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2017 State of the City Recap

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City Charges Forward in "State of the City"
Charging forward – albeit with patience – was the message city officials sent during the State of the City held Monday evening.
Acknowledging thatmayor_podium Fulshear – like Rome – won’t be built in a day, both Mayor Jeff Roberts and City Manager C. J. Snipes said that positive growth has occurred. They also both said that growth would continue.

Mayor Roberts started the evening with a brief overview of the events that transpired in 2016, including how the city continues to meet the challenges of a fast-growing population.

“In 2010, we had a population of 1,134; fast forward to today and we are at approximately 9,000. The rise of master planned communities has help drive that growth and redefined our image,” Roberts said.

He also noted the construction of new schools, businesses and churches are indicative of the progress here as well.

Other issues addressed by the Mayor included moving to a Home Rule versus general rule city, the development of electoral districts within the city, the flood of 2016, and the accomplishments the city has realized in the past 12 months.
“As we charge forward, we know we want to keep the country charm and quality of life Fulshear has always exemplified. Following the key guiding principles set forth by Council in 2016 of emphasizing family, honoring the sense of a country atmosphere, maintaining the sense of community and inclusion and be welcoming and respectful will ensure a community in which we can all be proud,” Roberts said.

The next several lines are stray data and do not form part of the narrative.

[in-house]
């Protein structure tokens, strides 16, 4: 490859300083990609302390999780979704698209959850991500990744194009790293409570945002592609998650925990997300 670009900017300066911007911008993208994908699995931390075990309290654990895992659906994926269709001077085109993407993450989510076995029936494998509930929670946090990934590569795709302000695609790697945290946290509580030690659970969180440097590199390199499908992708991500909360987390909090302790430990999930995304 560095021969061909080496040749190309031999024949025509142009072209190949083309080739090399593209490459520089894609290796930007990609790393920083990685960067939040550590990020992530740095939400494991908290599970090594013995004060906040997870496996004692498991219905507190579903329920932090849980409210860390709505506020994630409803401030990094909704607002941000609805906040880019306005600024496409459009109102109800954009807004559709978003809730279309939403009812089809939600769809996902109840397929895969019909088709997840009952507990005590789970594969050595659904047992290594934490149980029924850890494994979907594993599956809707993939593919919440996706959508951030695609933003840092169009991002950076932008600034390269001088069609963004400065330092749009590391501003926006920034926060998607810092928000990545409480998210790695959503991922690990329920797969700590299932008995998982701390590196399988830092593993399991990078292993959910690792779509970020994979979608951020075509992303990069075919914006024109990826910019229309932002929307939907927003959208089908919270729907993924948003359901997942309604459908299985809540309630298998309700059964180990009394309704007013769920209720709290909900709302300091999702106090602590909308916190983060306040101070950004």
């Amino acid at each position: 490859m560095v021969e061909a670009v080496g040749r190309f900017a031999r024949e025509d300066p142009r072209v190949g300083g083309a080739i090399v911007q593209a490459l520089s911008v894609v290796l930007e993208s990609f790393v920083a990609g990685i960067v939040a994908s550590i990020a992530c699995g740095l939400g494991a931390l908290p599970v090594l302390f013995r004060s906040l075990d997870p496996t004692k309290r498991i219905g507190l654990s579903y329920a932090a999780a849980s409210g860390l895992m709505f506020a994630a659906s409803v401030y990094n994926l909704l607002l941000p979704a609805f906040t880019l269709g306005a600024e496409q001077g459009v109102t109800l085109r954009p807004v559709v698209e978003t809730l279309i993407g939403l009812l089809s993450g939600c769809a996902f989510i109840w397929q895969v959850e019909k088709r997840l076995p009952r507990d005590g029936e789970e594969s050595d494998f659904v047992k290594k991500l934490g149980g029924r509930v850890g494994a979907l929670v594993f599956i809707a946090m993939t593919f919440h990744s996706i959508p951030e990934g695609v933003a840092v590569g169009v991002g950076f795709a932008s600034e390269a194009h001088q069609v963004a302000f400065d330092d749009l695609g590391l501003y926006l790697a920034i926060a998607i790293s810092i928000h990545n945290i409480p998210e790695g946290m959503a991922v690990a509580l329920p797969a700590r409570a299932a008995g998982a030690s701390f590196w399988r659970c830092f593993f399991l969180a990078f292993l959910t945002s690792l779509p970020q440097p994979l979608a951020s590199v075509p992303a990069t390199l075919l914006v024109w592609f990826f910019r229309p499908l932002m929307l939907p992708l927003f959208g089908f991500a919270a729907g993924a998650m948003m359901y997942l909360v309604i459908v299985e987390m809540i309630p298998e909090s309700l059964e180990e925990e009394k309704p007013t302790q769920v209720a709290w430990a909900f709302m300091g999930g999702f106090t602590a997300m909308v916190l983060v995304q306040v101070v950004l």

Snipes continued the theme of charging forward as he concluded the evening’s presentation.
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“Every one of the plans and projects on which we are currently working are important to the future. Council has been very proactive in taking up those hard decisions to ensure that a solid foundation is laid on which everything else can be built. We all want great parks and other amenities but we must balance those needs with the absolute needs for sound infrastructure and fiscal sustainability,” Snipes said.

Some of those balances include flexible regulations such as outdoor lighting, signage and development design. The city is additionally in the process of implementing several infrastructure projects this year, including expanding the waste water treatment plant, extending water and sewer lines west of town to accommodate growth at Fulshear Lakes, and mobility projects involving Huggins Road, Katy Fulshear and the Texas Heritage Parkway.

 “The appeal of Fulshear is the quality of life generated by the values created in both the literal and visceral sense by the “Country Feel” of our community. We are completely unapologetic for trying to preserve those values through flexible regulation. It is our firm belief that quality begets quality and by holding development to a higher standard we are assuring long term investment value to our commercial and residential property owners; while at the same time preserving the time honored values of our rural heritage,” he said.

 “We have to sustain our city while at the same time ensuring we deliver the services demanded by our citizens. The City needs to grow additional resources to meet those demands; part of that will come through diversification of the tax base to reduce the burden to the residents. That comes through more commercial development, which requires infrastructure. Most cities use the issuance of debt to finance those costs. We look forward to working with our partners in the MUDs and development community to collaboratively to have a fiscally secure future for our community.”